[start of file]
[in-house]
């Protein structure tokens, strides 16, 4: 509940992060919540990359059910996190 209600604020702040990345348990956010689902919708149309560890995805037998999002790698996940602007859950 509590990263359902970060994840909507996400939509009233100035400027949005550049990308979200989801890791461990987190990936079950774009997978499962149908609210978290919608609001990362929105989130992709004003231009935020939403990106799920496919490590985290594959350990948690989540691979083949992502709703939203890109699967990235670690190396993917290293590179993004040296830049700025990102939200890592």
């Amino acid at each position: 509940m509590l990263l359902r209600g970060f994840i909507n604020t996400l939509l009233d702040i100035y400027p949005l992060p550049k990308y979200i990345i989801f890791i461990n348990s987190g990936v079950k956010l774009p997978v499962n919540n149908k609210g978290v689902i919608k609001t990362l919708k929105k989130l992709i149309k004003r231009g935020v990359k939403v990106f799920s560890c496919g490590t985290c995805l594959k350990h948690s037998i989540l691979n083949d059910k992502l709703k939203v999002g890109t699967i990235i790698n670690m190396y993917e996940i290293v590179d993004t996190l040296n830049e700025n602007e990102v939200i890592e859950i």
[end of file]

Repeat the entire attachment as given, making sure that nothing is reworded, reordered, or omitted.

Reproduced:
[in-house]
């Protein structure tokens, strides 16, 4: 509940992060919540990359059910996190 209600604020702040990345348990956010689902919708149309560890995805037998999002790698996940602007859950 509590990263359902970060994840909507996400939509009233100035400027949005550049990308979200989801890791461990987190990936079950774009997978499962149908609210978290919608609001990362929105989130992709004003231009935020939403990106799920496919490590985290594959350990948690989540691979083949992502709703939203890109699967990235670690190396993917290293590179993004040296830049700025990102939200890592």
């Amino acid at each position: 509940m509590l990263l359902r209600g970060f994840i909507n604020t996400l939509l009233d702040i100035y400027p949005l992060p550049k990308y979200i990345i989801f890791i461990n348990s987190g990936v079950k956010l774009p997978v499962n919540n149908k609210g978290v689902i919608k609001t990362l919708k929105k989130l992709i149309k004003r231009g935020v990359k939403v990106f799920s560890c496919g490590t985290c995805l594959k350990h948690s037998i989540l691979n083949d059910k992502l709703k939203v999002g890109t699967i990235i790698n670690m190396y993917e996940i290293v590179d993004t996190l040296n830049e700025n602007e990102v939200i890592e859950i």